● Is there
dumpwalletoutput documentation & explanation? Andrew Chow uses the answer as an opportunity to provide additional documentation and explanation of the
● Is there something about Bitcoin that prevents implementing the same privacy protocols of Monero and Zcash? Pieter Wuille lists a few challenges of why developers might not choose to work on, and the ecosystem might not choose to support, the approaches to privacy that Monero or Zcash have taken. Considerations include downsides to an “opt-in” approach, introduction of new cryptographic security assumptions, scalability concerns, and the problem of supply auditability.
Releases and release candidates
New releases and release candidates for popular Bitcoin infrastructure projects. Please consider upgrading to new releases or helping to test release candidates.
- ● LND 0.12.1-beta is the latest maintenance release of LND. It fixes an edge case that could lead to accidental channel closure and a bug that could cause some payments to fail unnecessarily, plus some other minor improvements and bug fixes.
Notable code and documentation changes
Notable changes this week in Bitcoin Core, C-Lightning, Eclair, LND, Rust-Lightning, libsecp256k1, Hardware Wallet Interface (HWI), Rust Bitcoin, BTCPay Server, Bitcoin Improvement Proposals (BIPs), and Lightning BOLTs.
● Bitcoin Core #19136 extends the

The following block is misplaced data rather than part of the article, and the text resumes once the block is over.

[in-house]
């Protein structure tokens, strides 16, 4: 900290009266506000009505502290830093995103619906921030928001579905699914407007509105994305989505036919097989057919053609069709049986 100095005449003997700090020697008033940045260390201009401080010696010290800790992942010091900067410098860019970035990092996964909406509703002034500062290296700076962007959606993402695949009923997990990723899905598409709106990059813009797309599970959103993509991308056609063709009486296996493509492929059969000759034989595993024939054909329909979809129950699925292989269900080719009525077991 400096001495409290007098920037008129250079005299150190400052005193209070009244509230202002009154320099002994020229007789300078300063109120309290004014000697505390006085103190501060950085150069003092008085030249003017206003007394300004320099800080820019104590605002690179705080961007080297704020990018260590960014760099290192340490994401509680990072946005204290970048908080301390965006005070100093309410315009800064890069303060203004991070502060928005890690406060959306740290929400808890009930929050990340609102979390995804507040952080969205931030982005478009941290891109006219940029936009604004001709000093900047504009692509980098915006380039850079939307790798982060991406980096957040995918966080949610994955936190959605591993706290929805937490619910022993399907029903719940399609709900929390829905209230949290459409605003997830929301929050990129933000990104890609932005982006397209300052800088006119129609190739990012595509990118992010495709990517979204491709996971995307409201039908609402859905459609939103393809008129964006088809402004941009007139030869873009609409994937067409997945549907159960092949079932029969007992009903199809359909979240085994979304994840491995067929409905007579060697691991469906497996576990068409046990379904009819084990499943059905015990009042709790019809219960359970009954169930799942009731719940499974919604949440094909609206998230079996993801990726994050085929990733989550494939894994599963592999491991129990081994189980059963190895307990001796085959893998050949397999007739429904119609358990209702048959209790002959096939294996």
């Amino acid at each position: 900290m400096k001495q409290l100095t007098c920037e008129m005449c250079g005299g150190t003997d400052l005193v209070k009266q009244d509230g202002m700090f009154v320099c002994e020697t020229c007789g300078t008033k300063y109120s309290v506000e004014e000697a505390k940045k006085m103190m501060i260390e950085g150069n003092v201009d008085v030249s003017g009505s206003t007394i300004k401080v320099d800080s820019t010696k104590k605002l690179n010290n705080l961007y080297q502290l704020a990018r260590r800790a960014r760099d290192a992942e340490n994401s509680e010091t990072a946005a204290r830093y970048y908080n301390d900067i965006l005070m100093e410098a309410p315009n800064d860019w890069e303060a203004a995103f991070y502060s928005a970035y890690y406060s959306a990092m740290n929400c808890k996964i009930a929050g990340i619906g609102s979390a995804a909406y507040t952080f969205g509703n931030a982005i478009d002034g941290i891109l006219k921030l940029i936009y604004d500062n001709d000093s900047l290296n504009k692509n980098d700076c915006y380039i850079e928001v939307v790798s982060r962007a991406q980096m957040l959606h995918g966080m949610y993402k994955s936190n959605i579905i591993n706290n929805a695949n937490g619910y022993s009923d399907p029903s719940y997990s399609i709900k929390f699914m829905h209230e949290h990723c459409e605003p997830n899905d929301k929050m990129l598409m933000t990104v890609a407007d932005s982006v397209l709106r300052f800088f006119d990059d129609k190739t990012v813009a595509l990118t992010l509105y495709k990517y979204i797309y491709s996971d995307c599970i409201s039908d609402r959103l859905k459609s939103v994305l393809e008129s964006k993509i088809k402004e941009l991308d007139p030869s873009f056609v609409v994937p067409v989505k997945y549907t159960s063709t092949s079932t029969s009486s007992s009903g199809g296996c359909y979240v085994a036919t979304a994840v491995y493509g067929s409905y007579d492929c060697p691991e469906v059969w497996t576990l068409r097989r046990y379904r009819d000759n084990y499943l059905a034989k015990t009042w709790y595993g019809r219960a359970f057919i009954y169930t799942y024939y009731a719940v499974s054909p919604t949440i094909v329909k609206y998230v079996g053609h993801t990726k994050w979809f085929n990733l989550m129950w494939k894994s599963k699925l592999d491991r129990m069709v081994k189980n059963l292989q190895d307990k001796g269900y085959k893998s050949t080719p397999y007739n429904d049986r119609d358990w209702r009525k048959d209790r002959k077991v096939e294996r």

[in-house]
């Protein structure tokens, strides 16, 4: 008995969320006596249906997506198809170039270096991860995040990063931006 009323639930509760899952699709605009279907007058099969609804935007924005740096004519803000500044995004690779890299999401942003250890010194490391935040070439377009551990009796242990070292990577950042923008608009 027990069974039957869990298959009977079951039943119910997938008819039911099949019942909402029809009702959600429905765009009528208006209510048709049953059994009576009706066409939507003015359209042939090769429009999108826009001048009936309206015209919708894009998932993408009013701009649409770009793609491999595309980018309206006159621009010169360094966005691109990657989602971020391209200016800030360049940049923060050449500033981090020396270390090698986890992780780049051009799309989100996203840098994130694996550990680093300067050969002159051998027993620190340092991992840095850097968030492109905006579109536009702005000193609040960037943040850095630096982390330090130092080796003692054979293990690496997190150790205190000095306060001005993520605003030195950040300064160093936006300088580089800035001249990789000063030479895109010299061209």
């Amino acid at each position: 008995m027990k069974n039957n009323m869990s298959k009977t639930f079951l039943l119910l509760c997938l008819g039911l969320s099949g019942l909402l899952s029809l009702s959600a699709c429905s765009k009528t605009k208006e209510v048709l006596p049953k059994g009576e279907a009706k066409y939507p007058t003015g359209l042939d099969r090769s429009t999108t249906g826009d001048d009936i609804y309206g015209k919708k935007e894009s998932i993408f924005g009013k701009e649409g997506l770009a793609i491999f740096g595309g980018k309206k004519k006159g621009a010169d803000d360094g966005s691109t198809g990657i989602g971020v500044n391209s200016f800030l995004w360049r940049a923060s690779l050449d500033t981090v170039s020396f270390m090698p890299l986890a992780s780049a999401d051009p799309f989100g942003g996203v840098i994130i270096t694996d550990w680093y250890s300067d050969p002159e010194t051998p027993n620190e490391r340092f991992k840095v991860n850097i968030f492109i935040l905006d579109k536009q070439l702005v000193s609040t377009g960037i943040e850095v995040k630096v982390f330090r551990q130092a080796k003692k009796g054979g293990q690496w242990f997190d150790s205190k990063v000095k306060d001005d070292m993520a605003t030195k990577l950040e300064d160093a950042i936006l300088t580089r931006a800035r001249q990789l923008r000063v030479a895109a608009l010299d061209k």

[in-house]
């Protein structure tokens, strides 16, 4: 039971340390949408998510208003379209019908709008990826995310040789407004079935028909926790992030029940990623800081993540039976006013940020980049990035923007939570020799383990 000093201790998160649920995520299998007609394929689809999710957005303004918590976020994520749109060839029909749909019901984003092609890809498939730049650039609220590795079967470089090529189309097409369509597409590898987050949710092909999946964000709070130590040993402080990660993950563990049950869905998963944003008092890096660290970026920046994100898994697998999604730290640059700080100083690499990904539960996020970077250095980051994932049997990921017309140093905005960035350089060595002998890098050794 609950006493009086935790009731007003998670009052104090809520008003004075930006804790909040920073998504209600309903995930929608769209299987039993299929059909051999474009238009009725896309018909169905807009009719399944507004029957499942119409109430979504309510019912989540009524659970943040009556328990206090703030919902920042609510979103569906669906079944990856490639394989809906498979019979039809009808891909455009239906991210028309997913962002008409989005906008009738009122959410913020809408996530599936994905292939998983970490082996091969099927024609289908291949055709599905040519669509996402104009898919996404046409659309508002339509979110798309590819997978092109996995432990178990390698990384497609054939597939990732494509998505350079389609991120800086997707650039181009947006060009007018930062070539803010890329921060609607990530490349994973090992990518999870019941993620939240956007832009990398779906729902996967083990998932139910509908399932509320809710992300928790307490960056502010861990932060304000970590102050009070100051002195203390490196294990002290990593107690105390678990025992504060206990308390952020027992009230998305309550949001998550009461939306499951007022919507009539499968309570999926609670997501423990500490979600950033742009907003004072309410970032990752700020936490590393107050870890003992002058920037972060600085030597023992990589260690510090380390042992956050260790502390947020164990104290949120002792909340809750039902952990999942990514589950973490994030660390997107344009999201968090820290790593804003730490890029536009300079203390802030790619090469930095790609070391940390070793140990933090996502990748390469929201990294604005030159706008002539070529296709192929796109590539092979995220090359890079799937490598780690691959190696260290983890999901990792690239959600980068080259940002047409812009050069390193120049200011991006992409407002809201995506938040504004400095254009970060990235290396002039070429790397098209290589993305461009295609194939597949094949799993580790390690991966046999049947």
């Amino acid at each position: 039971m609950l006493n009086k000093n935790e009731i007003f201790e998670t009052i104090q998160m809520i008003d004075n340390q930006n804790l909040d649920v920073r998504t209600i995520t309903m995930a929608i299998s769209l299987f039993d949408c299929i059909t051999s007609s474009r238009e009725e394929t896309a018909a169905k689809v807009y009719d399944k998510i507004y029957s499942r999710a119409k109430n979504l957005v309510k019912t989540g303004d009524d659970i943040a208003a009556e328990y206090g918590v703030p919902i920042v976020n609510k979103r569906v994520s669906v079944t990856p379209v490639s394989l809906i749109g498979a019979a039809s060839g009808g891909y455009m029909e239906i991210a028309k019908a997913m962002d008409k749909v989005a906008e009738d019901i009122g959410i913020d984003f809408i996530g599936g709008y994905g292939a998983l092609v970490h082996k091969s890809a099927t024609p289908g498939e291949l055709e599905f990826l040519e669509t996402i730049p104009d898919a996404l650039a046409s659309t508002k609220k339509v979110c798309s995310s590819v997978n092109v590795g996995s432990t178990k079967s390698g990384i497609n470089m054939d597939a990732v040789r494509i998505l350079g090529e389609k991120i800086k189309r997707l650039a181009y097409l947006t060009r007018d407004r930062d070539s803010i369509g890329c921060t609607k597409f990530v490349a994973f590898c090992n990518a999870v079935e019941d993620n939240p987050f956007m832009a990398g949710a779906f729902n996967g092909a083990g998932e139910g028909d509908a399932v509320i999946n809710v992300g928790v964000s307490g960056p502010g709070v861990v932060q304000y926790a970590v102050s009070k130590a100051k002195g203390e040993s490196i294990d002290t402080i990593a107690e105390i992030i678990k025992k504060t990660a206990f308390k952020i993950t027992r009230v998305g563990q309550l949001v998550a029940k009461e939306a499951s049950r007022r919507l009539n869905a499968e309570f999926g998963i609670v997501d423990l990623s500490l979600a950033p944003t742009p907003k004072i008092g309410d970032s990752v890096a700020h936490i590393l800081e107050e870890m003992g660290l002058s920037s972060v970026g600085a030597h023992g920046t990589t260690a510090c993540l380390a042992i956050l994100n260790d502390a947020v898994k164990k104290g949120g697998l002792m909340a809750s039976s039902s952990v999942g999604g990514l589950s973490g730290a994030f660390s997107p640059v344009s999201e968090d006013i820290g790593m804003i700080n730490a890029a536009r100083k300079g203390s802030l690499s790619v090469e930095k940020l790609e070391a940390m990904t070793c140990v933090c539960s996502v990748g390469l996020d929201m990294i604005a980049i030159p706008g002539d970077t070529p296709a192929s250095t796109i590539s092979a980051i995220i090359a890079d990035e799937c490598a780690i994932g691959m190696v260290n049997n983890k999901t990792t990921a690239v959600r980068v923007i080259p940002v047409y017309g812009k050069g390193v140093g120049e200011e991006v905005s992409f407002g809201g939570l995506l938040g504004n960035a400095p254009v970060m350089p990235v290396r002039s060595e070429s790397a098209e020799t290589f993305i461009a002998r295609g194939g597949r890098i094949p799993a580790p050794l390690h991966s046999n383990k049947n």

getaddressinfoRPC with a new
parent_descfield that contains an output script descriptor for a wallet containing the address’s public key. The wallet’s BIP32 path will have all hardened prefixes stripped so that only public derivation steps remain, allowing the descriptor to be imported into other wallet software which can monitor for bitcoins received to the address and its sibling addresses.
● Bitcoin Core #15946 makes it possible to simultaneously use both configuration options
blockfilterindexto maintain compact block filters on a pruned node (also serving them if the
peerblockfiltersconfiguration option is used). An LND developer indicated that this would be beneficial for their software, and it could also allow a future update that allows the wallet logic to use the block filters to determine which historic blocks the pruned node needs to re-download in order to import a wallet.
● Eclair #1693 and Rust-Lightning #797 change how node address announcements are handled. The current BOLT7 specification requires the sorting of addresses within an announcement, however some implementations were not using or enforcing this rule. Eclair updated their implementation to begin sorting and Rust-Lightning updated their implementation to stop requiring the sorting. A PR is open to update the specification but it is still under discussion exactly what change should be made.
● BIPs #1052 assigns BIP338 to the proposal to add a
disabletxmessage to the Bitcoin P2P protocol. A node that sends this message during connection establishment signals to its peer that it will never request or announce transactions on that connection. As described in Newsletter #131, this allows peers to use different limits for disabled relay connections, such as accepting additional connections beyond the current 125 connection maximum. See also the discussion summary from the January 12th P2P developers meeting.